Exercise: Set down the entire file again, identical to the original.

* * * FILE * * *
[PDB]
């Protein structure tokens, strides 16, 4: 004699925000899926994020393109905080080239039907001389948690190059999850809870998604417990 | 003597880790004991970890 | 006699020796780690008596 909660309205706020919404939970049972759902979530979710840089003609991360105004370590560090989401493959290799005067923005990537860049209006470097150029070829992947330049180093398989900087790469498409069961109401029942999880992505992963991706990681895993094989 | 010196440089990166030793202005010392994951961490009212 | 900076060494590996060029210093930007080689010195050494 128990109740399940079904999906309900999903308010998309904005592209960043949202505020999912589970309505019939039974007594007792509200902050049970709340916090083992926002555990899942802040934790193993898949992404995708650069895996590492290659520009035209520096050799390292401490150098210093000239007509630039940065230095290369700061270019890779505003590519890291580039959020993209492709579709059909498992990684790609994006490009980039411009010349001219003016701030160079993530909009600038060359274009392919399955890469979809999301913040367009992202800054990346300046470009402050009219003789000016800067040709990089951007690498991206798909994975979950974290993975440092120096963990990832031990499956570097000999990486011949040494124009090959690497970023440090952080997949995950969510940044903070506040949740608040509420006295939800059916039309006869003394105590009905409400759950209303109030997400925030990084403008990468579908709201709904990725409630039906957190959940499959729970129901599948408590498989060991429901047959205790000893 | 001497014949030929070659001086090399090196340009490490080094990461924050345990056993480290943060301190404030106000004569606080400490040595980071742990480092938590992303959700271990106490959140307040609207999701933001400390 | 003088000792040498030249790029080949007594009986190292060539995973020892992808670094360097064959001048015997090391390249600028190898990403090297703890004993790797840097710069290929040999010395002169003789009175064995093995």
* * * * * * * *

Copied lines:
[PDB]
């Protein structure tokens, strides 16, 4: 004699925000899926994020393109905080080239039907001389948690190059999850809870998604417990 | 003597880790004991970890 | 006699020796780690008596 909660309205706020919404939970049972759902979530979710840089003609991360105004370590560090989401493959290799005067923005990537860049209006470097150029070829992947330049180093398989900087790469498409069961109401029942999880992505992963991706990681895993094989 | 010196440089990166030793202005010392994951961490009212 | 900076060494590996060029210093930007080689010195050494 128990109740399940079904999906309900999903308010998309904005592209960043949202505020999912589970309505019939039974007594007792509200902050049970709340916090083992926002555990899942802040934790193993898949992404995708650069895996590492290659520009035209520096050799390292401490150098210093000239007509630039940065230095290369700061270019890779505003590519890291580039959020993209492709579709059909498992990684790609994006490009980039411009010349001219003016701030160079993530909009600038060359274009392919399955890469979809999301913040367009992202800054990346300046470009402050009219003789000016800067040709990089951007690498991206798909994975979950974290993975440092120096963990990832031990499956570097000999990486011949040494124009090959690497970023440090952080997949995950969510940044903070506040949740608040509420006295939800059916039309006869003394105590009905409400759950209303109030997400925030990084403008990468579908709201709904990725409630039906957190959940499959729970129901599948408590498989060991429901047959205790000893 | 001497014949030929070659001086090399090196340009490490080094990461924050345990056993480290943060301190404030106000004569606080400490040595980071742990480092938590992303959700271990106490959140307040609207999701933001400390 | 003088000792040498030249790029080949007594009986190292060539995973020892992808670094360097064959001048015997090391390249600028190898990403090297703890004993790797840097710069290929040999010395002169003789009175064995093995």